Boeing Fails to Resolve 787 Incomplete Parts Delivery
Boeing Co., more than two years behind schedule on producing the 787 Dreamliner, said it’s still struggling with incomplete parts from suppliers, requiring the planemaker’s employees to do 10 times more work than planned.
Suppliers Spirit AeroSystems Holdings Inc. and Mitsubishi Heavy Industries Ltd. will increase the work they complete to 100 percent of what was expected within the next 10 aircraft sections delivered, Pat Shanahan, the head of Boeing’s commercial jet programs, said today.
The former Vought Aircraft plant in North Charleston, South Carolina, that Boeing bought last year is still “cleaning up” disruptions caused by parts shortages, he said. Boeing is using a new manufacturing system for the Dreamliner that relies on suppliers around the world to build completed sections of the plane, flying them in to be snapped together.
“Our challenge is Charleston,” Shanahan told investors in remarks broadcast online from Philadelphia. “That’s why we’re there.”
Boeing, whose only larger commercial rival is Airbus SAS, has tried to improve the construction of fuselage sections at Vought since identifying it as a “problem” partner in 2008 and bought the factory to gain more control. The company decided last year to build a second 787 assembly plant in the area to prevent disruptions in the event of a strike at its Seattle manufacturing hub.
The next fuselage section sent to Boeing’s Everett, Washington, plant -- after a monthlong delivery freeze implemented in April to let suppliers catch up -- will be 70 percent more complete than the last unit sent in 2009, Shanahan said. Vendors are starting to see the learning curve they’d expected, he said.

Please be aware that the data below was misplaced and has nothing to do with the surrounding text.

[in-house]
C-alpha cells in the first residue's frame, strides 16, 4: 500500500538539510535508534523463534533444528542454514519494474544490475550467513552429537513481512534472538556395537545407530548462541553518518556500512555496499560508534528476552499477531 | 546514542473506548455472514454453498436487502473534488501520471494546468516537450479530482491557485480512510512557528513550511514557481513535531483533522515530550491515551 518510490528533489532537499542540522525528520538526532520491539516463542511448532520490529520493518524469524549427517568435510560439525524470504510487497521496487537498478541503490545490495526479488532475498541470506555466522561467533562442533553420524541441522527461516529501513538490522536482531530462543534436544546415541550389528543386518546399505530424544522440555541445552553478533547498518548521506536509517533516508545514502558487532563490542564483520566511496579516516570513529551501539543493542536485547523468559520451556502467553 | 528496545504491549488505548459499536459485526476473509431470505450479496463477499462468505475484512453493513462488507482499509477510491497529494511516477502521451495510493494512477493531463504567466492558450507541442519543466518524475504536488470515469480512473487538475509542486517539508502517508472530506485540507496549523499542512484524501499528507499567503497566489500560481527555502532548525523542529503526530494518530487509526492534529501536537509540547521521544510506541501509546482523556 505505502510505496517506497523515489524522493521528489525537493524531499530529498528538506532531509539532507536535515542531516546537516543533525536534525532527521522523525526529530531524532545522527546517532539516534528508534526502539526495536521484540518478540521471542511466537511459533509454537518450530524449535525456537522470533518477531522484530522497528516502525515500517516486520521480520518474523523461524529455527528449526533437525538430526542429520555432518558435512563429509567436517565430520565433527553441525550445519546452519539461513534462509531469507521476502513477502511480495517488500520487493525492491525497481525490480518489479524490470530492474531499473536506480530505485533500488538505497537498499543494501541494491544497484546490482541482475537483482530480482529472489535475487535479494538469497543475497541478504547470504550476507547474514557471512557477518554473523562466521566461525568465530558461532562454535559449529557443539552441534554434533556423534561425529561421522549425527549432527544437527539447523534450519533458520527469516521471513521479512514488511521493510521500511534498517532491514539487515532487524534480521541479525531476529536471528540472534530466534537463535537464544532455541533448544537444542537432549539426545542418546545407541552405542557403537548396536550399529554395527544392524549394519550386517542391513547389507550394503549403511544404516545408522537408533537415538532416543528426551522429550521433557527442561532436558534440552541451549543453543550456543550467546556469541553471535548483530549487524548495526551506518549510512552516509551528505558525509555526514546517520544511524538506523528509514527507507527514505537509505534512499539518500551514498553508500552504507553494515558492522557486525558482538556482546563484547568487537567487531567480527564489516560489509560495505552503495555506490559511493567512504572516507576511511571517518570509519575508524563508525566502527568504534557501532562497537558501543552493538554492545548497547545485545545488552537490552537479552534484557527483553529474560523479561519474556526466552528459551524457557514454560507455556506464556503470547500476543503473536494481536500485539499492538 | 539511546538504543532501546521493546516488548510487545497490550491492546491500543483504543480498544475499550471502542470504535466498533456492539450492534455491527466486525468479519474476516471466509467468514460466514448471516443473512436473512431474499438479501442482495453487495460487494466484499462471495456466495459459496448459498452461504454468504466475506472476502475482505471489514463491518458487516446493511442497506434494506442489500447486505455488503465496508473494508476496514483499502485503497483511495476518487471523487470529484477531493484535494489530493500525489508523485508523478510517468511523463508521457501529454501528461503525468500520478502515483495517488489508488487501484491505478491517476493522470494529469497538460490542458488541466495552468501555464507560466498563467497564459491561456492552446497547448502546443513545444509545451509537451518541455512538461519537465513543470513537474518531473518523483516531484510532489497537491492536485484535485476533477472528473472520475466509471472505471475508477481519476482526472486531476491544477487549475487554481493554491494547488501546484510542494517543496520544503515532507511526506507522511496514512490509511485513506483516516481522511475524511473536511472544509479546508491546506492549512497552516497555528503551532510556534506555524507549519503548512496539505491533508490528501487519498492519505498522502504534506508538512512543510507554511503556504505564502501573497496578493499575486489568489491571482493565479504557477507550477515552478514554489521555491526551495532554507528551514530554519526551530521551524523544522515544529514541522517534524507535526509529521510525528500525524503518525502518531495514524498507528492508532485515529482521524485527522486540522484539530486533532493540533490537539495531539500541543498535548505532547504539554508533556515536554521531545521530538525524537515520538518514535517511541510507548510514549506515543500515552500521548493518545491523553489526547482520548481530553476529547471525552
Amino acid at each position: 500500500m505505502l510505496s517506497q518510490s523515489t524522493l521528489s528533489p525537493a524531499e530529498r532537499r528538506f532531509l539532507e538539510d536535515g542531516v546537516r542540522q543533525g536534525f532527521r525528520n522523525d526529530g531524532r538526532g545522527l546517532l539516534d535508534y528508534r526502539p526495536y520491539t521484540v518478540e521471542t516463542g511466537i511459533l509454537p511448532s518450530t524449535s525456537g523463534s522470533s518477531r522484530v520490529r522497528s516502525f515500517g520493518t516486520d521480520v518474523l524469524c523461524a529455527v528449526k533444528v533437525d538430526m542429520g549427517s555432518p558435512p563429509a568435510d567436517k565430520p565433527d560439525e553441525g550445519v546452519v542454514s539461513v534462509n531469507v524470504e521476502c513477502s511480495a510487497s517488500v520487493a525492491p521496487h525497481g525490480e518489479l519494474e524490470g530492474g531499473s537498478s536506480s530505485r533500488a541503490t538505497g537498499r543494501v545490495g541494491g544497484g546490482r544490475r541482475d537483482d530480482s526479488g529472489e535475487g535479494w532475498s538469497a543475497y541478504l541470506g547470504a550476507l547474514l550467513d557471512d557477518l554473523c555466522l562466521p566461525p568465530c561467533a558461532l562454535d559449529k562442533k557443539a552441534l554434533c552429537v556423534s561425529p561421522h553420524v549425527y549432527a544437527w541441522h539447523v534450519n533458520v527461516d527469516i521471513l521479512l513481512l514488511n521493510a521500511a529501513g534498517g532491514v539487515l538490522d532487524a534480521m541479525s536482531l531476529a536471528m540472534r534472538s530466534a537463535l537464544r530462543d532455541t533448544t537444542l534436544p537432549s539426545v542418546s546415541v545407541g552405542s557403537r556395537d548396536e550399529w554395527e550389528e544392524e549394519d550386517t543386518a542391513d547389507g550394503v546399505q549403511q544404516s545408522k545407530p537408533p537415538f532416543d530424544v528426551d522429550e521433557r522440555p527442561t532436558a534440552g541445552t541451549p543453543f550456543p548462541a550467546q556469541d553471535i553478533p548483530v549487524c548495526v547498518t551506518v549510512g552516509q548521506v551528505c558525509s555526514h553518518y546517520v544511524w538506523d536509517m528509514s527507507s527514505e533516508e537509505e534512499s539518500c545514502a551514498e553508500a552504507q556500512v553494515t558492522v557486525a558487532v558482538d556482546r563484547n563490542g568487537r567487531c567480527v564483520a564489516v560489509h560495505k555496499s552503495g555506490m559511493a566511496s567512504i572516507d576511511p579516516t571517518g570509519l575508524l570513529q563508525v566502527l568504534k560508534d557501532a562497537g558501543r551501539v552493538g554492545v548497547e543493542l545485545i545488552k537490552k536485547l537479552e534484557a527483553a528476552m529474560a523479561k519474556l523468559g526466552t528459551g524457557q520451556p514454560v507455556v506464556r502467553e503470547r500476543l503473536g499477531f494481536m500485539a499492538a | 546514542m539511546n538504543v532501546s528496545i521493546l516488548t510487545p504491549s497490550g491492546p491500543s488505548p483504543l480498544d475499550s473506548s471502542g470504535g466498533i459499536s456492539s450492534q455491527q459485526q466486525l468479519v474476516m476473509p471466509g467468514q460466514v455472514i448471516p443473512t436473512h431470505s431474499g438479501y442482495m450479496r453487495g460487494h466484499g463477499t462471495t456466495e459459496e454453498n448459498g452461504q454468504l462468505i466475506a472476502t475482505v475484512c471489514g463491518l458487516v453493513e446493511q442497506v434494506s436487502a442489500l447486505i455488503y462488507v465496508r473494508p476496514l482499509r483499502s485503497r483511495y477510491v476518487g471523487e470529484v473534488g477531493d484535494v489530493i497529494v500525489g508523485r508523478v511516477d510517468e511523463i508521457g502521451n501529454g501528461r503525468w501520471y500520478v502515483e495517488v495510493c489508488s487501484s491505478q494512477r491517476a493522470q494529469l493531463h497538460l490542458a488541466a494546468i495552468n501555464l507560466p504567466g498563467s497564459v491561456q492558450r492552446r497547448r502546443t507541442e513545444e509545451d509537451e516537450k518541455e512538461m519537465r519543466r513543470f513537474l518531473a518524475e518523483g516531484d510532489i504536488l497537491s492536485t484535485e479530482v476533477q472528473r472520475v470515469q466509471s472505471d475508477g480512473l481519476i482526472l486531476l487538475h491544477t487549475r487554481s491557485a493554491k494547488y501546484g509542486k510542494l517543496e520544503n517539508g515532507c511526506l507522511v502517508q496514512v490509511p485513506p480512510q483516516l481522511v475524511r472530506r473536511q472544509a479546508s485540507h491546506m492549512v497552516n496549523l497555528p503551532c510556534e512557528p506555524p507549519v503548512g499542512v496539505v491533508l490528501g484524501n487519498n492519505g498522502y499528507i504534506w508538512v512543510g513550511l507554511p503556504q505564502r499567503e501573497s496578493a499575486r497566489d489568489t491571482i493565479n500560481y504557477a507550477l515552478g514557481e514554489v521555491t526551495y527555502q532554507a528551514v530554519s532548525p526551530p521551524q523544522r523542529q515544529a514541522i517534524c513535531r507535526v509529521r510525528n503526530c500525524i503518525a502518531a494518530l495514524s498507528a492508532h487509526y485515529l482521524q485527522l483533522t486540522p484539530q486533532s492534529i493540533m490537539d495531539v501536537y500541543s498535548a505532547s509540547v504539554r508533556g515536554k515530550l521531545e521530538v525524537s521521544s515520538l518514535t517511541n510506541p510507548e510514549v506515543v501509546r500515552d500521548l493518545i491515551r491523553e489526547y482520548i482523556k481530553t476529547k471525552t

Boeing fell $3.21, or 4.9 percent, to $63 at 4:15 p.m. in New York Stock Exchange composite trading. The shares have gained 16 percent this year.
Flight-testing of the plane has gone “remarkably well” since its maiden flight in December, said Jim Albaugh, head of the company’s commercial division.
“We’ve not seen anything in flight test that bothers us,” Albaugh said. “Knock on wood, it’s almost flying too well.”
No major redesigns have been required, Shanahan said, and “every change we’ve had, we’ve been able to correct within a week.”
The fifth of six jets planned for the test fleet will be in the air “in a few weeks,” he said. The 787 -- the first airliner built from carbon-fiber composites -- is scheduled to be delivered to the initial customer by the end of this year, after five delays from the original May 2008 target.
While the first four planes haven’t flown as much as Boeing had planned, crews have been able to make up time with more efficient tests and better data, said Mike Carriker, the chief test pilot. Icing tests that had been planned to last a week were done in five days because the company’s meteorology department located icing conditions, he said.
Engineers are “in full swing” on designing the 787-9 and will have a firm configuration ready by the middle of this year, with production set to begin in the first quarter of 2012, Shanahan said.
Boeing is retaining greater design responsibility for the derivative and is embedding engineers at suppliers’ sites to avoid some of the challenges faced by the first model, the 787- 8, he said.